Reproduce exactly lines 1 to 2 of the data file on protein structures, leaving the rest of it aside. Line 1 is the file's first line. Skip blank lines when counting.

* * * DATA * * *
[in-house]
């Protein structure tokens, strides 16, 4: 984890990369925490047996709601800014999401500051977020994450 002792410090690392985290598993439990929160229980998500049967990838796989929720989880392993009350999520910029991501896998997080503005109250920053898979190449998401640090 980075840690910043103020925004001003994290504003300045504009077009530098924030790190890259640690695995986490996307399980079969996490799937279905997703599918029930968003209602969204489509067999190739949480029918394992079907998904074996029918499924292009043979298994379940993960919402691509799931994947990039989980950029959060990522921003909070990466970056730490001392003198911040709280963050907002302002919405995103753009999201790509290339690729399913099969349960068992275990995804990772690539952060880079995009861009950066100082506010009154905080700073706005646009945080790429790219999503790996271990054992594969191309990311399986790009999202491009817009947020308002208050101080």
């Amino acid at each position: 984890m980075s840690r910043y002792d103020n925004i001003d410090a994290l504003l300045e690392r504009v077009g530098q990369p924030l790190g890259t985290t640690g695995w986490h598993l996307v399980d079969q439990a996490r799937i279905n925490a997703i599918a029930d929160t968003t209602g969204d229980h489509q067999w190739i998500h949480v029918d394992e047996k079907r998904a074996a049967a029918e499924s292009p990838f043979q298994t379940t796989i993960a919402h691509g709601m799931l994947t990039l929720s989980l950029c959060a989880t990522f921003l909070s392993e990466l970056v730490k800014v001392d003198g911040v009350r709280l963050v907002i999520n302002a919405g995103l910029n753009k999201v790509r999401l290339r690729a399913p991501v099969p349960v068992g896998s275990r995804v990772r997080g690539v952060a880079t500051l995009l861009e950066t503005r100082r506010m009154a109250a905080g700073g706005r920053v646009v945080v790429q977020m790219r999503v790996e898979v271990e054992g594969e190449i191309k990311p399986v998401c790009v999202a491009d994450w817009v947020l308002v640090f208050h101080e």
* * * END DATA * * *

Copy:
[in-house]
């Protein structure tokens, strides 16, 4: 984890990369925490047996709601800014999401500051977020994450 002792410090690392985290598993439990929160229980998500049967990838796989929720989880392993009350999520910029991501896998997080503005109250920053898979190449998401640090 980075840690910043103020925004001003994290504003300045504009077009530098924030790190890259640690695995986490996307399980079969996490799937279905997703599918029930968003209602969204489509067999190739949480029918394992079907998904074996029918499924292009043979298994379940993960919402691509799931994947990039989980950029959060990522921003909070990466970056730490001392003198911040709280963050907002302002919405995103753009999201790509290339690729399913099969349960068992275990995804990772690539952060880079995009861009950066100082506010009154905080700073706005646009945080790429790219999503790996271990054992594969191309990311399986790009999202491009817009947020308002208050101080």